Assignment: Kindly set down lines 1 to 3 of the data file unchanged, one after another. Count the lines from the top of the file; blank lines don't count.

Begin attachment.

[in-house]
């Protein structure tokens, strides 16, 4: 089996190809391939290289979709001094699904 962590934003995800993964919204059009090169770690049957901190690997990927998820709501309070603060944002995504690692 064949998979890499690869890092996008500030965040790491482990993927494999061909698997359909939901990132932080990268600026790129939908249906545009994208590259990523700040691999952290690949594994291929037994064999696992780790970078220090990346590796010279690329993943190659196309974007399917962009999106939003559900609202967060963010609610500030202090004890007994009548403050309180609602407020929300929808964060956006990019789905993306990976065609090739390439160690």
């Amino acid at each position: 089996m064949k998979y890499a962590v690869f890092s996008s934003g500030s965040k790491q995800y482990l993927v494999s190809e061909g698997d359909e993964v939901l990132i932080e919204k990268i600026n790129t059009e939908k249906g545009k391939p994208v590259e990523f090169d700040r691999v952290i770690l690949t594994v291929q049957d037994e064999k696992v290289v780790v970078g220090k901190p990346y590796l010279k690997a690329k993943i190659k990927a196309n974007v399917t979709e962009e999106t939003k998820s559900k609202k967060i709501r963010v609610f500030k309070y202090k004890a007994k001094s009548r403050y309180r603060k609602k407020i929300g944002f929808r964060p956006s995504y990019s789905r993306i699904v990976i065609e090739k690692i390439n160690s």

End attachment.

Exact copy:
[in-house]
């Protein structure tokens, strides 16, 4: 089996190809391939290289979709001094699904 962590934003995800993964919204059009090169770690049957901190690997990927998820709501309070603060944002995504690692 064949998979890499690869890092996008500030965040790491482990993927494999061909698997359909939901990132932080990268600026790129939908249906545009994208590259990523700040691999952290690949594994291929037994064999696992780790970078220090990346590796010279690329993943190659196309974007399917962009999106939003559900609202967060963010609610500030202090004890007994009548403050309180609602407020929300929808964060956006990019789905993306990976065609090739390439160690």
């Amino acid at each position: 089996m064949k998979y890499a962590v690869f890092s996008s934003g500030s965040k790491q995800y482990l993927v494999s190809e061909g698997d359909e993964v939901l990132i932080e919204k990268i600026n790129t059009e939908k249906g545009k391939p994208v590259e990523f090169d700040r691999v952290i770690l690949t594994v291929q049957d037994e064999k696992v290289v780790v970078g220090k901190p990346y590796l010279k690997a690329k993943i190659k990927a196309n974007v399917t979709e962009e999106t939003k998820s559900k609202k967060i709501r963010v609610f500030k309070y202090k004890a007994k001094s009548r403050y309180r603060k609602k407020i929300g944002f929808r964060p956006s995504y990019s789905r993306i699904v990976i065609e090739k690692i390439n160690s």